Babcock State Park is located in Fayette County, West Virginia, in the area of the New River Gorge. The Glade Creek Grist Mill is the most popular attraction in the park, and a highlight for photographers. The park lies the east side of the New River and stretches almost to the river, but the mill is on the east side of the park, a good distance from the river.
This is one of the most photographed spots in West Virginia, and if you are in the area you won’t want to miss it. The mill is easy to reach and it sits right next to a parking lot and visitor center. There are several different vantage points from which you can photograph the mill, and we’ll cover those in a minute.
When planning your trip, be aware that this is a popular location and you may have issues trying to avoid people in your photos. If possible, plan to be there at an off-peak time, like a weekday instead of a weekend. I was there early on a Wednesday morning and there were about 10 other photographers there. That was in October, which is peak season for fall foliage, so it shouldn’t be that bad on weekdays at other times of the year.
When to Go
There are a few things you’ll want to consider if you will be traveling from a distance to reach Babcock State Park. First, photos of the mill look amazing with fall colors. I planned my trip for mid October. Unfortunately, this was a very warm and dry fall, and the colors weren’t yet at peak. If you’re able to visit when the colors are at their peak, this is an incredible location.
Another factor to consider is the water level. Some of the iconic shots of the mill include the small waterfalls in the foreground. In spring you’ll generally get the best flow of water. For my October trip, the water level was very low and the waterfalls were almost non-existent.
The perfect time to photograph the mill would be in the peak of fall foliage in a year with a good flow of water. Of course, those factors are mostly out of our control, but those are factors that I would advise considering if you are planning a trip. If you’re fortunate enough to live in the area you can keep coming back until you get the ideal situation.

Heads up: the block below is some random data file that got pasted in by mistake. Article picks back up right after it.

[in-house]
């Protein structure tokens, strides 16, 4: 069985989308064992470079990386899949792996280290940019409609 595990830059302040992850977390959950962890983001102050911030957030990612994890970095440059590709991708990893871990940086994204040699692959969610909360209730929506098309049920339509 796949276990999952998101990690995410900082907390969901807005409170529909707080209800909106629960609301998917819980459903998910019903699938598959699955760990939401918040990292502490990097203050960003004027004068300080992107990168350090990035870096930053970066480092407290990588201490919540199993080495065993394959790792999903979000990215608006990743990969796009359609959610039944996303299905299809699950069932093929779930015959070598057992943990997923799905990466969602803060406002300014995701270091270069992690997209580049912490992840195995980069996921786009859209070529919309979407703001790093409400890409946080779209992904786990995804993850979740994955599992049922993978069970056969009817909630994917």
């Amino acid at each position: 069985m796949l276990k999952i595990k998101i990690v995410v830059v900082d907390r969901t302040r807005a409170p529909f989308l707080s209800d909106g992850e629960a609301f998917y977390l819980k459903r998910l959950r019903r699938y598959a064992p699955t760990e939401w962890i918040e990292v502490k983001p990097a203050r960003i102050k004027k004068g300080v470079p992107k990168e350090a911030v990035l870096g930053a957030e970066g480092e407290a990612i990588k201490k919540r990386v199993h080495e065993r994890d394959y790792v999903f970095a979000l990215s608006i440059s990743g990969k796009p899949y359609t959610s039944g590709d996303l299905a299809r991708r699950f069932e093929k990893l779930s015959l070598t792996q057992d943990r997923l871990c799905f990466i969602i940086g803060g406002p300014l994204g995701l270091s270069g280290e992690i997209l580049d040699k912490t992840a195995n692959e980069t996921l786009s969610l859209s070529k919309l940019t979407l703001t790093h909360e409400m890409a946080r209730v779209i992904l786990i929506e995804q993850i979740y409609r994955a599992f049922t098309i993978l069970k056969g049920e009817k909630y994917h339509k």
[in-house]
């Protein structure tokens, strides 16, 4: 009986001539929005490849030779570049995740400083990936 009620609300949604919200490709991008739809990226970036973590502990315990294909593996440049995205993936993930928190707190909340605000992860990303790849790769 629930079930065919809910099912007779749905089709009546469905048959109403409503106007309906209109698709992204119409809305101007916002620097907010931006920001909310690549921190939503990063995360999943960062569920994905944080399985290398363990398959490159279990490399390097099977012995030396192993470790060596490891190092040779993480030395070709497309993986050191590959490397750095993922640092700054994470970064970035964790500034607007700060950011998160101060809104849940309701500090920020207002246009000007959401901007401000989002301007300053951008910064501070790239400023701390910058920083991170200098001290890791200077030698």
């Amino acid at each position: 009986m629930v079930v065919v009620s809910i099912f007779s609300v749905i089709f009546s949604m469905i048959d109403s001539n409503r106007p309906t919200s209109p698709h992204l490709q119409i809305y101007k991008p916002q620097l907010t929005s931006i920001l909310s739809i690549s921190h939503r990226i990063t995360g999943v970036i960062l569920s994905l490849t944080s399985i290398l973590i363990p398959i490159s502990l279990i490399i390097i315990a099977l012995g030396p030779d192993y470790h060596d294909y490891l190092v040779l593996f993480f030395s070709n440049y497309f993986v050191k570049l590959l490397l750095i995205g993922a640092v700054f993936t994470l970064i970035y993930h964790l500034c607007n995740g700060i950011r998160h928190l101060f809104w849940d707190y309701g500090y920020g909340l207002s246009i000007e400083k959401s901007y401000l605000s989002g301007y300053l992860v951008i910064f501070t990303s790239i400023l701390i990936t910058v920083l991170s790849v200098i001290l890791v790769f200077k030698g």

As far as time of day is concerned, early morning is a good choice if it is going to be a clear or sunny day. Any time on an overcast day should work well.
Photographing the Glade Creek Grist Mill
The parking lot is right next to the mill, so it’s easy to reach. You can shoot from downstream, which will give you a nice view of the waterfalls in the foreground. You can also shoot from the side of the mill, next to the parking lot. As you get further away from the mill you will want to be careful to keep the parking lot and cars out of your photos.
From the parking lot, near the visitor center, you can take the stairs down towards the creek. From there you can walk out onto the rocks and get a nice view looking upstream. From here you can easily get the waterfalls in the foreground. This is where I started because there were already a few photographers set up here when I arrived. I didn’t want to start closer to the mill and get in their way, and I didn’t want to go behind them in get them in my shot.
The photo above is a single shot taken with a wide angle lens (Canon 16-35mm f/4) and then cropped from top and bottom. It is not a stitched panorama.
From there I moved to the side of the mill, and at this point there were several other photographers arriving and spreading out wherever possible. There are some rocks on the side of the mill that you can use as a foreground. In some spots you may need to climb down the bank to get to the rocks (it’s just down a few feet).
Last, I moved to the opposite side of the creek and used a telephoto lens to get a nice view of the mill. There is a small wall along the road and you can easily set up near the wall. The only problem from this perspective is that there are likely to be people in your view. If no one is there when you arrive, I would recommend starting out at this point and then moving closer to the mill.
The photograph below included a photographer who was perched on the tall rock in the foreground. I removed him with Macphun’s Snapheal. Unfortunately, this guy was in that one spot for over an hour and he showed no signs of moving any time soon, so I just took the shot and did the best I could to remove him.
How to Get to Babcock State Park
Babcock State Park is located east of the New River, and south of the New River Gorge Bridge. GPS coordinates for the mill parking lot are: 37.979561, -80.946399
You can enter the park from Route 41 and follow the road a short distance until you come to the mill and the parking lot.
Also in the Area
There are many noteworthy locations for photographing in and around the New River Gorge. We have guides on several of those locations.